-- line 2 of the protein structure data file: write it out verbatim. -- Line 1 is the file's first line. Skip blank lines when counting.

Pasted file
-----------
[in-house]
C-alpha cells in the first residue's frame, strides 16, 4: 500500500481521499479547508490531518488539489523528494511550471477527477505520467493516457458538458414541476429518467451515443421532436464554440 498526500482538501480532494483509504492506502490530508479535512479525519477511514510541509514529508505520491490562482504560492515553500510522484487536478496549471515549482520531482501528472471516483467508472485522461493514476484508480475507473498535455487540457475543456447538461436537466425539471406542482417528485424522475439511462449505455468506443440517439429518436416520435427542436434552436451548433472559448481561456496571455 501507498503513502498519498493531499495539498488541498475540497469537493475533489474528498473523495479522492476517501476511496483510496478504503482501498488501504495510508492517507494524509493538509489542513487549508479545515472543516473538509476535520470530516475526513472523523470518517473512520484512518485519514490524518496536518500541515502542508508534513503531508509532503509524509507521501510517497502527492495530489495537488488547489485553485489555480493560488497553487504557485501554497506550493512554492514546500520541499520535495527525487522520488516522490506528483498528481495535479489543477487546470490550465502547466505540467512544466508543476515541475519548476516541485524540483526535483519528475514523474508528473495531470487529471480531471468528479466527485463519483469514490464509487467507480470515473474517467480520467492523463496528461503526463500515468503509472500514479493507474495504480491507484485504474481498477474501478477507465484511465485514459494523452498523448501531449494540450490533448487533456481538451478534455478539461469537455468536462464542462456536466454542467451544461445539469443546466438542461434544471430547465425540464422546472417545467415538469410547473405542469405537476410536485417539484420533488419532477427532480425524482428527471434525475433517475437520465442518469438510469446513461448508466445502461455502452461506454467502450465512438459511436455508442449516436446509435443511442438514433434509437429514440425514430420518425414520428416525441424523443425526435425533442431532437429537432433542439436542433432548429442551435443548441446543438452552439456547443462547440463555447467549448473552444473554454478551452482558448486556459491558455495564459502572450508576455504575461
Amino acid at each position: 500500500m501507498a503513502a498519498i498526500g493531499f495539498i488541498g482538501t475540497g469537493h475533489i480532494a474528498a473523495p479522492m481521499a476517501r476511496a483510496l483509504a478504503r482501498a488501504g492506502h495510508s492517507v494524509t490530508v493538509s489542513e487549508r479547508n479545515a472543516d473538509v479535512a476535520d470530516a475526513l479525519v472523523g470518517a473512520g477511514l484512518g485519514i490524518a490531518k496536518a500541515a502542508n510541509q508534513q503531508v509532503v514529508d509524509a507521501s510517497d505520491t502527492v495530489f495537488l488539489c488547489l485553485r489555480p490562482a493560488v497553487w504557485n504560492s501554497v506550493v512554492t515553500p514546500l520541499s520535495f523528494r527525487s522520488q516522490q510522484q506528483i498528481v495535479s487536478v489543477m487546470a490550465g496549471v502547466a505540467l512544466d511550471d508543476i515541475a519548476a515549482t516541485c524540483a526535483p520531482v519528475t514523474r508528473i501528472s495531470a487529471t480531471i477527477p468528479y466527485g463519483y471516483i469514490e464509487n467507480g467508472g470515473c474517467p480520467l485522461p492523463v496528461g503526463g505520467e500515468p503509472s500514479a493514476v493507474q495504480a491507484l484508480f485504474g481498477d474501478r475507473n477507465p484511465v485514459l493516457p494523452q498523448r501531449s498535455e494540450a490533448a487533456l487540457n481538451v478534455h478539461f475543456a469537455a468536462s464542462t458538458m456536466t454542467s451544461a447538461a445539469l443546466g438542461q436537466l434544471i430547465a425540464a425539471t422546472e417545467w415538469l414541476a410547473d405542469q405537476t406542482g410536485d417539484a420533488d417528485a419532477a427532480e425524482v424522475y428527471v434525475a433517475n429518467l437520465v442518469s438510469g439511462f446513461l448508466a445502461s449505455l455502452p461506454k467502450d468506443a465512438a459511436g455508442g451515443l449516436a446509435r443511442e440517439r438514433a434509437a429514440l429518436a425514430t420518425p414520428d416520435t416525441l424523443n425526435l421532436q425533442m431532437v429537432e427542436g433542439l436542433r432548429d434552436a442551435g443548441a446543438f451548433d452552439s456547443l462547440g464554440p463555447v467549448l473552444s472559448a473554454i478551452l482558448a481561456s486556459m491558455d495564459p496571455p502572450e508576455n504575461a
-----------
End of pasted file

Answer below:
C-alpha cells in the first residue's frame, strides 16, 4: 500500500481521499479547508490531518488539489523528494511550471477527477505520467493516457458538458414541476429518467451515443421532436464554440 498526500482538501480532494483509504492506502490530508479535512479525519477511514510541509514529508505520491490562482504560492515553500510522484487536478496549471515549482520531482501528472471516483467508472485522461493514476484508480475507473498535455487540457475543456447538461436537466425539471406542482417528485424522475439511462449505455468506443440517439429518436416520435427542436434552436451548433472559448481561456496571455 501507498503513502498519498493531499495539498488541498475540497469537493475533489474528498473523495479522492476517501476511496483510496478504503482501498488501504495510508492517507494524509493538509489542513487549508479545515472543516473538509476535520470530516475526513472523523470518517473512520484512518485519514490524518496536518500541515502542508508534513503531508509532503509524509507521501510517497502527492495530489495537488488547489485553485489555480493560488497553487504557485501554497506550493512554492514546500520541499520535495527525487522520488516522490506528483498528481495535479489543477487546470490550465502547466505540467512544466508543476515541475519548476516541485524540483526535483519528475514523474508528473495531470487529471480531471468528479466527485463519483469514490464509487467507480470515473474517467480520467492523463496528461503526463500515468503509472500514479493507474495504480491507484485504474481498477474501478477507465484511465485514459494523452498523448501531449494540450490533448487533456481538451478534455478539461469537455468536462464542462456536466454542467451544461445539469443546466438542461434544471430547465425540464422546472417545467415538469410547473405542469405537476410536485417539484420533488419532477427532480425524482428527471434525475433517475437520465442518469438510469446513461448508466445502461455502452461506454467502450465512438459511436455508442449516436446509435443511442438514433434509437429514440425514430420518425414520428416525441424523443425526435425533442431532437429537432433542439436542433432548429442551435443548441446543438452552439456547443462547440463555447467549448473552444473554454478551452482558448486556459491558455495564459502572450508576455504575461